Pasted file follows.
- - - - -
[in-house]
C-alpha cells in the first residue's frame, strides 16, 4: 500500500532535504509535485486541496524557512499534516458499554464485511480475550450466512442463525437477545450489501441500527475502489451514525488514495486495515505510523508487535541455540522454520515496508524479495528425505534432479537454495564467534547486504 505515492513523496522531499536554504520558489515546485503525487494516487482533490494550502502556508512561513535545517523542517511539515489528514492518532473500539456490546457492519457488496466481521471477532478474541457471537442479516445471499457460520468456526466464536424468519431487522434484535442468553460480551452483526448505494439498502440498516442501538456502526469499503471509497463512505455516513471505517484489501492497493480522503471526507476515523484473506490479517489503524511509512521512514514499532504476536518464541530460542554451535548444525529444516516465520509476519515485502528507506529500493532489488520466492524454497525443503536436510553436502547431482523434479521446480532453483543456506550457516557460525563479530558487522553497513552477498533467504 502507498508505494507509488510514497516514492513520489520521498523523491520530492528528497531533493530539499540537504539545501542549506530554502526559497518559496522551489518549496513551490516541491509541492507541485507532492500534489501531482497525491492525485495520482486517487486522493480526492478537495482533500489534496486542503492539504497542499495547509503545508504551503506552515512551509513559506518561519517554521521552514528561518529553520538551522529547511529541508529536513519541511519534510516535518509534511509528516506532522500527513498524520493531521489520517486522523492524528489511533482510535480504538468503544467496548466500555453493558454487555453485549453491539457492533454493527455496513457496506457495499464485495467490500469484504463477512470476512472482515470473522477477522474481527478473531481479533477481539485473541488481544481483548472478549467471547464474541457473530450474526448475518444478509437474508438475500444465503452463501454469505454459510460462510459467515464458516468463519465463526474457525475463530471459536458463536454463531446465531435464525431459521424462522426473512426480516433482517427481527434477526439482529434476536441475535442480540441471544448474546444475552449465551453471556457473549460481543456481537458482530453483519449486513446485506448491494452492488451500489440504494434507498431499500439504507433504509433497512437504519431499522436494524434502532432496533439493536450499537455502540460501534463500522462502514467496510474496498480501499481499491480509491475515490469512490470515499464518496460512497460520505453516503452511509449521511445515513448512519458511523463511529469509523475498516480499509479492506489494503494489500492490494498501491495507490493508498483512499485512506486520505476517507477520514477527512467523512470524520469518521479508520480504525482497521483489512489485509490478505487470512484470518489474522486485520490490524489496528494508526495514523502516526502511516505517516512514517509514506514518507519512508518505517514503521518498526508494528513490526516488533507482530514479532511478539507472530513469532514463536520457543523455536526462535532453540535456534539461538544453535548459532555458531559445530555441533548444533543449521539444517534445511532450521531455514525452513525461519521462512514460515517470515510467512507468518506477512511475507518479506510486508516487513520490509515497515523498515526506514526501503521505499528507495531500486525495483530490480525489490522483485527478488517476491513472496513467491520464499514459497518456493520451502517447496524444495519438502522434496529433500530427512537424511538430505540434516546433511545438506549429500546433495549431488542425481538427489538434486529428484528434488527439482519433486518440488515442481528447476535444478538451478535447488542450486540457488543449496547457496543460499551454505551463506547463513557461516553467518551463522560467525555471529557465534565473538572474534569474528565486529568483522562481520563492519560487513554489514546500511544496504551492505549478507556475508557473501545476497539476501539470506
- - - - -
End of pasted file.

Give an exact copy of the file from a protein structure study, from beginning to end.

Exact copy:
[in-house]
C-alpha cells in the first residue's frame, strides 16, 4: 500500500532535504509535485486541496524557512499534516458499554464485511480475550450466512442463525437477545450489501441500527475502489451514525488514495486495515505510523508487535541455540522454520515496508524479495528425505534432479537454495564467534547486504 505515492513523496522531499536554504520558489515546485503525487494516487482533490494550502502556508512561513535545517523542517511539515489528514492518532473500539456490546457492519457488496466481521471477532478474541457471537442479516445471499457460520468456526466464536424468519431487522434484535442468553460480551452483526448505494439498502440498516442501538456502526469499503471509497463512505455516513471505517484489501492497493480522503471526507476515523484473506490479517489503524511509512521512514514499532504476536518464541530460542554451535548444525529444516516465520509476519515485502528507506529500493532489488520466492524454497525443503536436510553436502547431482523434479521446480532453483543456506550457516557460525563479530558487522553497513552477498533467504 502507498508505494507509488510514497516514492513520489520521498523523491520530492528528497531533493530539499540537504539545501542549506530554502526559497518559496522551489518549496513551490516541491509541492507541485507532492500534489501531482497525491492525485495520482486517487486522493480526492478537495482533500489534496486542503492539504497542499495547509503545508504551503506552515512551509513559506518561519517554521521552514528561518529553520538551522529547511529541508529536513519541511519534510516535518509534511509528516506532522500527513498524520493531521489520517486522523492524528489511533482510535480504538468503544467496548466500555453493558454487555453485549453491539457492533454493527455496513457496506457495499464485495467490500469484504463477512470476512472482515470473522477477522474481527478473531481479533477481539485473541488481544481483548472478549467471547464474541457473530450474526448475518444478509437474508438475500444465503452463501454469505454459510460462510459467515464458516468463519465463526474457525475463530471459536458463536454463531446465531435464525431459521424462522426473512426480516433482517427481527434477526439482529434476536441475535442480540441471544448474546444475552449465551453471556457473549460481543456481537458482530453483519449486513446485506448491494452492488451500489440504494434507498431499500439504507433504509433497512437504519431499522436494524434502532432496533439493536450499537455502540460501534463500522462502514467496510474496498480501499481499491480509491475515490469512490470515499464518496460512497460520505453516503452511509449521511445515513448512519458511523463511529469509523475498516480499509479492506489494503494489500492490494498501491495507490493508498483512499485512506486520505476517507477520514477527512467523512470524520469518521479508520480504525482497521483489512489485509490478505487470512484470518489474522486485520490490524489496528494508526495514523502516526502511516505517516512514517509514506514518507519512508518505517514503521518498526508494528513490526516488533507482530514479532511478539507472530513469532514463536520457543523455536526462535532453540535456534539461538544453535548459532555458531559445530555441533548444533543449521539444517534445511532450521531455514525452513525461519521462512514460515517470515510467512507468518506477512511475507518479506510486508516487513520490509515497515523498515526506514526501503521505499528507495531500486525495483530490480525489490522483485527478488517476491513472496513467491520464499514459497518456493520451502517447496524444495519438502522434496529433500530427512537424511538430505540434516546433511545438506549429500546433495549431488542425481538427489538434486529428484528434488527439482519433486518440488515442481528447476535444478538451478535447488542450486540457488543449496547457496543460499551454505551463506547463513557461516553467518551463522560467525555471529557465534565473538572474534569474528565486529568483522562481520563492519560487513554489514546500511544496504551492505549478507556475508557473501545476497539476501539470506